How Your Retirement Savings Opportunities Compare to Top Corporate Executives’

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If you’re concerned about saving for retirement, you’re not alone. Only 35% of working-age adults have a tax-deferred retirement contribution plan, such as a 401(k) through their employer, according to a new research report from the Institute for Policy Studies. Another 13% have defined benefit or cash balance plans, the report states. Alarmingly, 42% of Americans age 56 to 64 have no savings in a retirement account, according to U.S. Census Bureau statistics.

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However, there is one demographic head-and-shoulders above the vast majority of Americans when it comes to retirement savings: CEOs of major corporations like Walmart, Home Depot, and Hyatt Hotels.

More than 20 low-wage employers, including those in the retail and service industries, offer executives tax-deferred funds that will ultimately generate monthly income larger than most of their workers’ annual pay, the report discovered.

What’s the reason for this divide? Sarah Anderson, the Global Economy Project Director and Inequality.org Co-editor and lead author of the Institute for Policy Studies report, said, “The fundamental barrier to retirement security … is that too many Americans are not earning enough to build a sufficient nest egg for their golden years. Of course, raising pay and making health care benefits more affordable would help many employees afford to set more money aside for their retirement.”

Not only do top executives having the means to set aside more money for retirement, but they also have specific tax advantages that help their money grow faster. The chart below shows top corporations, the funds in their executive’s deferred income retirement account at the time of the study, and the income potential of those funds at retirement.

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See how these figures compare to the median worker pay within those companies. Note that the median worker pay indicates that 50% of the employees in the company make less than that amount, while half make more.

CorporationFunds in Executive’s Deferred Compensation AccountCEO Monthly Retirement Income (projected)Median Worker PayEmployees with Zero Balance in 401(k)
Walmart$169 million>$1 million$27,13646%
Hyatt Hotels$91 millionN/A$40,39536%
Home Depot$14.8 million~$90300$30,10053%

The study described how these ‘top hat” plans for top executives work and explained how the tax code favors the wealthiest Americans. “There’s no rational argument for allowing wealthy executives to shelter unlimited amounts of compensation from taxes while ordinary workers have strict limits on their annual 401(k) contributions,” Anderson stated in the report. “Nothing but the power of corporate leaders to rig rules in their favor can explain this double standard.”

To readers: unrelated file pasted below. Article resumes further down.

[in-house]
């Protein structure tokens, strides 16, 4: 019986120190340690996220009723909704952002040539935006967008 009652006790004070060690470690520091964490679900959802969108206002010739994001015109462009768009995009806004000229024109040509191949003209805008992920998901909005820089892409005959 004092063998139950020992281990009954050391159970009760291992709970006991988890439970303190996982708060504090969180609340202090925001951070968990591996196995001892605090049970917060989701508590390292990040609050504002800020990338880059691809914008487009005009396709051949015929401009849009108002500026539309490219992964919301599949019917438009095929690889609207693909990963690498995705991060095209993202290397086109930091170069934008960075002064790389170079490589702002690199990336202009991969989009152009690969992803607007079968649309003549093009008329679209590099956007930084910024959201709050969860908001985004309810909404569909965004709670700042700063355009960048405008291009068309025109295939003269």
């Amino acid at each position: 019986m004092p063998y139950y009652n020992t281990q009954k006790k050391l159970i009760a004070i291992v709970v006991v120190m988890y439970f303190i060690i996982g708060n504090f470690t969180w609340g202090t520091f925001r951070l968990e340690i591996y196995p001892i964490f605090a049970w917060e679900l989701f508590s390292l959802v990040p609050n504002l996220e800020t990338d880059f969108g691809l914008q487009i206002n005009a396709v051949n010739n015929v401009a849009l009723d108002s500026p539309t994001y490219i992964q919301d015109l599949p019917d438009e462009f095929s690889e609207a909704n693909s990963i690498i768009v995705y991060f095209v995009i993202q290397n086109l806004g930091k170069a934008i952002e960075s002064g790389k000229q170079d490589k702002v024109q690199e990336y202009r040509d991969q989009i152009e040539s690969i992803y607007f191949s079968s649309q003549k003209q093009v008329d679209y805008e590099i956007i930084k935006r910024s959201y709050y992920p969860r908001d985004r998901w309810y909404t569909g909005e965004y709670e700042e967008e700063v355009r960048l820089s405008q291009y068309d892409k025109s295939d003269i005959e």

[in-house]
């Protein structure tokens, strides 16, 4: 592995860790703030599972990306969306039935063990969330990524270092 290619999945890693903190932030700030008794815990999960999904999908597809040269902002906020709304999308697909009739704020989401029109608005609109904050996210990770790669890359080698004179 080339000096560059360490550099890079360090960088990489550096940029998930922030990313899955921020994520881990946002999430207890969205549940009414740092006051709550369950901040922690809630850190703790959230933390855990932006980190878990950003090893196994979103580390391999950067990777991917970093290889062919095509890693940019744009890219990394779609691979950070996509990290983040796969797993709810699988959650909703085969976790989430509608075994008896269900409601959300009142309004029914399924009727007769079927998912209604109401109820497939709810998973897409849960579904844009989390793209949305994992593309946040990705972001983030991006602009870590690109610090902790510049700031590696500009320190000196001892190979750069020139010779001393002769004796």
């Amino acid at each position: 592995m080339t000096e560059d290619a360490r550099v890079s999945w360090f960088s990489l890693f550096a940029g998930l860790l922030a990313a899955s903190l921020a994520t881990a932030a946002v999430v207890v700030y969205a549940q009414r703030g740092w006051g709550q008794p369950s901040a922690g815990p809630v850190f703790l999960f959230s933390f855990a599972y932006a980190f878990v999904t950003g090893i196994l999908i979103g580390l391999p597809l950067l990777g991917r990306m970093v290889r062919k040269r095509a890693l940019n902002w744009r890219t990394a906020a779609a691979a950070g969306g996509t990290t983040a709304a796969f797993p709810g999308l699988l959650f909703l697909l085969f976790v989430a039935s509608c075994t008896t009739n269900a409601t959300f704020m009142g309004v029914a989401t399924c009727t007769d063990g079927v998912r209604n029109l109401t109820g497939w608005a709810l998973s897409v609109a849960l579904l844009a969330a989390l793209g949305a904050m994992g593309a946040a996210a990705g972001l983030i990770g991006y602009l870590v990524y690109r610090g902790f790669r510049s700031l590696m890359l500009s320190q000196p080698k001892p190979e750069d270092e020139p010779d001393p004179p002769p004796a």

In an exclusive email interview with GOBankingRates, Anderson said, “In the richest country in the world, this is a solvable problem. Congress could easily take multiple actions to ensure retirement security for all. For instance, they could raise the minimum wage so more workers can save for their retirement and not have to rely entirely on Social Security.”

Beyond raising the minimum wage, Congress could increase the wage cap on Social Security payroll taxes to fund expanded Social Security benefits, Anderson suggested.

Education surrounding retirement planning is another important step. The SECURE 2.0 ACT mandates that employers with new 401(k)s automatically enroll employees at specific rates. Anderson called this “a well-intentioned first step,” noting that she’s heard many workers complain that their employers didn’t inform them about their 401(k) benefits or clearly explain how they work. “This is particularly a problem for younger and low-income workers in jobs that have high turnover,” she said.

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In addition to providing better education surrounding retirement, Anderson suggested that employers could restructure retirement plans to help employees strapped for cash. “Instead of offering matching funds of up to a certain percentage of an employee’s salary they could just contribute that percentage in an employee’s account without the need for a match,” she told GOBankingRates.

Realistically, however, Anderson said she doesn’t believe workers can rely entirely on voluntary actions by employers to fix the system. After all, top executives have very little to gain by offering benefits and wages beyond what’s standard in the market today.

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She urges workers to advocate for changes in legislation. “I would like to see more people who are living with the stress of retirement insecurity speaking out to elected officials and in the media through letters to the editor and social media. Their stories can help raise awareness of how this problem undermines the health of our economy and society.”

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